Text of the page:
The Humans of the Wyss series features members of the Wyss community discussing how they think about their work, the influences that help shape them as scientists, and their collaborations at the Wyss Institute and beyond.
In this installment of our Molecular Robotics Edition, we talk to Postdoctoral Fellow Sinem Saka, Ph.D. about her work inventing DNA-based tools and methods and how she envisions her research impacting the world.
What drives you?
I really enjoy the idea of creating a new entity or a combination that did not exist before, and applying it to solve a problem. In my previous research, I relied heavily on imaging techniques, and experienced the technical challenges, such as resolution, sensitivity, specificity and multiplexing limitations first-hand. Now using Molecular Robotics, I am trying to tackle each of these challenges by inventing DNA-based tools and methods.
You’re working on DNA-based imaging methods, tell us more.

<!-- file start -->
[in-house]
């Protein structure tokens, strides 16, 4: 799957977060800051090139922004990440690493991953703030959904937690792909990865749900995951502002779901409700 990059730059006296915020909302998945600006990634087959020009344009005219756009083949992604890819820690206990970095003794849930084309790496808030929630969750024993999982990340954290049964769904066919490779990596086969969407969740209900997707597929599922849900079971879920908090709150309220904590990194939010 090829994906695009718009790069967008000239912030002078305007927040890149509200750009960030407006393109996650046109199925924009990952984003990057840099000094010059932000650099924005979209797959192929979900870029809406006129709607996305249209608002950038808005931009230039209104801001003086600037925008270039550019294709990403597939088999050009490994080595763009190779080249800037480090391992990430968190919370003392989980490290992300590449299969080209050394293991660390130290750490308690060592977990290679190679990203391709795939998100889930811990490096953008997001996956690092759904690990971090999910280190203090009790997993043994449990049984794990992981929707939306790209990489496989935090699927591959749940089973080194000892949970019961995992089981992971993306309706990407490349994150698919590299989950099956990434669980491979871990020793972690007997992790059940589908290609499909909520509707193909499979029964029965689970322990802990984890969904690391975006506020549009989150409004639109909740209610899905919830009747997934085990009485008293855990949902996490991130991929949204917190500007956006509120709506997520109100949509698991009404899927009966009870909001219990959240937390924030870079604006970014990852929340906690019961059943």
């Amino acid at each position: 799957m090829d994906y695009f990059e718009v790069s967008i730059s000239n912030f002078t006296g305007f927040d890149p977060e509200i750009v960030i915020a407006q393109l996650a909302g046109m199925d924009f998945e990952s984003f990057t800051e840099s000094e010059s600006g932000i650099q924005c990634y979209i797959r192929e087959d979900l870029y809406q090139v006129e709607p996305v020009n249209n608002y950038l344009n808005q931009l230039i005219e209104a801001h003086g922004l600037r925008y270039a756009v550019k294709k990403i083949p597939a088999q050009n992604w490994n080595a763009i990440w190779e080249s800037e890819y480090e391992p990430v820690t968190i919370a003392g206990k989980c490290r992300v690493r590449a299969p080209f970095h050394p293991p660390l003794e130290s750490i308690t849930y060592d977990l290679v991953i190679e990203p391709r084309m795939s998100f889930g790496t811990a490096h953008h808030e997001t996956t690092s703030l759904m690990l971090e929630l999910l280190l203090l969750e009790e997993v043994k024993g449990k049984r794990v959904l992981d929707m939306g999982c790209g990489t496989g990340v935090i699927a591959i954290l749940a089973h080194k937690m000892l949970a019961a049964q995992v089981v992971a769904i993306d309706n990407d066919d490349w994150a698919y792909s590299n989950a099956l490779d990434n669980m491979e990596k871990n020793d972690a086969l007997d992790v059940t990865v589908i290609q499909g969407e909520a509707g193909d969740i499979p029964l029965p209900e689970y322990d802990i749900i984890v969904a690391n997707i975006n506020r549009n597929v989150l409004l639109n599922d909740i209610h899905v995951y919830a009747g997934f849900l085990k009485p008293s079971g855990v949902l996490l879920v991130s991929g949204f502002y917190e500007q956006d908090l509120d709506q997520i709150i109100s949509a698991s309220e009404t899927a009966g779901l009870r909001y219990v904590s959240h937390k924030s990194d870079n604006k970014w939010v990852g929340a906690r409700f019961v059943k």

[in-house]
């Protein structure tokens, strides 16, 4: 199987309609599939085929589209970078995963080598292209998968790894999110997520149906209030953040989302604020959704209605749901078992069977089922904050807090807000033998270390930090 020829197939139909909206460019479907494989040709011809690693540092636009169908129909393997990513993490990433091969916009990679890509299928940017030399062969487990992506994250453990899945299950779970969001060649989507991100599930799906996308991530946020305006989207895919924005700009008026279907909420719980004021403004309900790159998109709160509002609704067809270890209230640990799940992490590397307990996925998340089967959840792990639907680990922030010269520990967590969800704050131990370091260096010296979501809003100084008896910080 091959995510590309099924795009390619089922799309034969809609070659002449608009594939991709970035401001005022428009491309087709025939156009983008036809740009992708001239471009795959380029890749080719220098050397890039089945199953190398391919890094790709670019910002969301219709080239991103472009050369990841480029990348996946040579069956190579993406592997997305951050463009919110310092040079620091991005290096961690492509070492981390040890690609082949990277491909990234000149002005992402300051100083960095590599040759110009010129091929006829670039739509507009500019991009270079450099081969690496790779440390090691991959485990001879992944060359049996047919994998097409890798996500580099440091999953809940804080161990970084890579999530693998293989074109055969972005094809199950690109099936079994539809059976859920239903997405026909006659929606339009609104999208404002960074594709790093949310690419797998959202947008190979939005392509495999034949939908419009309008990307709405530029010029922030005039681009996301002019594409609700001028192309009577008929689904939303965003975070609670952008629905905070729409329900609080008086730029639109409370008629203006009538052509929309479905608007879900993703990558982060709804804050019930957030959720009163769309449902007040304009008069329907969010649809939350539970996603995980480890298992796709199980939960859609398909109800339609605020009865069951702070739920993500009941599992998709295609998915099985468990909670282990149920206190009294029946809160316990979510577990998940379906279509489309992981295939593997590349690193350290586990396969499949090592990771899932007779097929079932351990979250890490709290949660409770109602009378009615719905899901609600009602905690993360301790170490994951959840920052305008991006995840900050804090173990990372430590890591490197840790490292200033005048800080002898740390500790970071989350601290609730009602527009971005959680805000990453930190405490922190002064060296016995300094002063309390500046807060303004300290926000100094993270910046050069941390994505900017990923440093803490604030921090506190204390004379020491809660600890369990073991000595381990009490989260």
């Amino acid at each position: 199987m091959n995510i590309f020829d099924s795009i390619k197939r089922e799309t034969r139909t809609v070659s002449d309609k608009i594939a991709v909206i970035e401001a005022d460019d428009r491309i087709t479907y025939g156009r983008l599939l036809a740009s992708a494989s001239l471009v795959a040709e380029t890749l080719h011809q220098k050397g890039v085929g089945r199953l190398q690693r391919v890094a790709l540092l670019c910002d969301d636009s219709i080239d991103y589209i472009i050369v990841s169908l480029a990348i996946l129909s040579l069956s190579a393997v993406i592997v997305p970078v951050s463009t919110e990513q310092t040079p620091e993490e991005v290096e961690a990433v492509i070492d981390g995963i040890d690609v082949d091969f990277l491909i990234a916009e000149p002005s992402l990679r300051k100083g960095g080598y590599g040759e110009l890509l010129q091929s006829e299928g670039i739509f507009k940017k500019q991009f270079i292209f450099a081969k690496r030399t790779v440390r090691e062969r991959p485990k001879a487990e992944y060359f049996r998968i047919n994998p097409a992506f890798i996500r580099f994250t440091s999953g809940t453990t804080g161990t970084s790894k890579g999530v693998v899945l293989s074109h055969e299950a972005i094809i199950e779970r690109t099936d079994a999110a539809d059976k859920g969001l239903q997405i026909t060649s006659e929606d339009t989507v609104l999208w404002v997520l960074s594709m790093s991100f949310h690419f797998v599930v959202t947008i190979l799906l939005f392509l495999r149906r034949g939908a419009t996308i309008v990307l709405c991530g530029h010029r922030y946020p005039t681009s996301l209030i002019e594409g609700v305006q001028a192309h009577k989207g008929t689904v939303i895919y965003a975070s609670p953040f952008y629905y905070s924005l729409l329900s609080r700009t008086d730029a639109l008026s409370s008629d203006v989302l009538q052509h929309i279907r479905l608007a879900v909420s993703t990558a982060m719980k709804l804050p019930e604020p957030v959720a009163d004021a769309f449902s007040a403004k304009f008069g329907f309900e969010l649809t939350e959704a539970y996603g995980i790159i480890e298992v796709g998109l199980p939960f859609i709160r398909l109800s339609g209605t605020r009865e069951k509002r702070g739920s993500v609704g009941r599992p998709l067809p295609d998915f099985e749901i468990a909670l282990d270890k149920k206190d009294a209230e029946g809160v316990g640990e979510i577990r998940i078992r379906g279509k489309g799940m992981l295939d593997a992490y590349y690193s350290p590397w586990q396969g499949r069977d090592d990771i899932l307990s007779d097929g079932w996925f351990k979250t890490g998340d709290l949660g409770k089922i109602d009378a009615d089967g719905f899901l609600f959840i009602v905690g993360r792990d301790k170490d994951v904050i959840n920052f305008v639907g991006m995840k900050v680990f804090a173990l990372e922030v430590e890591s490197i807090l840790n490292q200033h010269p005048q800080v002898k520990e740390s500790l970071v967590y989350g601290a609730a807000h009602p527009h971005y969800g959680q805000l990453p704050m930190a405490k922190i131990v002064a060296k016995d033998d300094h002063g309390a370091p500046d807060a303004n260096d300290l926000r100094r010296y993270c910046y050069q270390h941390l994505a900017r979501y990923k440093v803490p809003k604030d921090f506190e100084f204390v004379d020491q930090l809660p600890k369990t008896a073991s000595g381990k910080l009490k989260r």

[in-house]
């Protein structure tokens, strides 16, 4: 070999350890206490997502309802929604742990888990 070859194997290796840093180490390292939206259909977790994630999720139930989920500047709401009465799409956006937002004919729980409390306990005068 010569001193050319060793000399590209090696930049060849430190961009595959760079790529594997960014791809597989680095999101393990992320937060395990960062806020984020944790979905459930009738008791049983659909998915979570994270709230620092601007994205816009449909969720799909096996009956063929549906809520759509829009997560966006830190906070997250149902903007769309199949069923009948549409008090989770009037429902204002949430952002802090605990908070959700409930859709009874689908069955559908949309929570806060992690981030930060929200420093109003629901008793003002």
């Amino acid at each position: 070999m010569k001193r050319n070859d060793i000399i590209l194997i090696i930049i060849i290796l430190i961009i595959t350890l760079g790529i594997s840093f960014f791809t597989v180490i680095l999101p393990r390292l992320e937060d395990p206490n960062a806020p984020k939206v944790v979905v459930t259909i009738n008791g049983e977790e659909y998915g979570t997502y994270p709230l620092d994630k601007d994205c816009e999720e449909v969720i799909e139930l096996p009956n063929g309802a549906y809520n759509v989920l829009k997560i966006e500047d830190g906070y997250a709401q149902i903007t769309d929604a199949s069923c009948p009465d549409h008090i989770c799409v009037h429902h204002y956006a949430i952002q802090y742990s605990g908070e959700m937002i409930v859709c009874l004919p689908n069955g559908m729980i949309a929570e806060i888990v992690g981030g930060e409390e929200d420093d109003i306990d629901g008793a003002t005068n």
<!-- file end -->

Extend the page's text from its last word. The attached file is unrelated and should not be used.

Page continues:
Leveraging our knowledge of DNA-DNA interactions, we are developing new tools and methods that feature nanoscale programmability. We are primarily using these tools to improve the resolution, multiplexing capability and sensitivity of optical imaging. Currently physicians have to diagnose diseases or recommend a treatment based on very limited patient-specific information, because the number of biomarkers that they can detect in a single sample, for example a tissue biopsy, is very restricted. These limitations also apply to research and development settings, and cause significant gaps in understanding diseases and delay implementing new therapies. We are trying to break these barriers to achieve higher information content.
Share with us some of the challenges you’re facing.
We are lucky to live in an age where new frontiers are opening daily. Embedded in this stimulating environment and intellectual diversity, innovative ideas come up almost every day, but it is not feasible to follow them up all. It becomes a big challenge to manage resources and stay focused yet open to innovation. Similarly, in our experiments we are dealing with parameter spaces too large to handle, hence we need to identify the most critical factors early on and prioritize.
So, how do you envision your work impacting the world?
The general trend in medicine is towards less invasive procedures, such as taking smaller biopsies and being able to learn more from that smaller sample. With our tools, we aim to enable researchers and clinicians to extract information at a higher content and better quality from such scarce samples.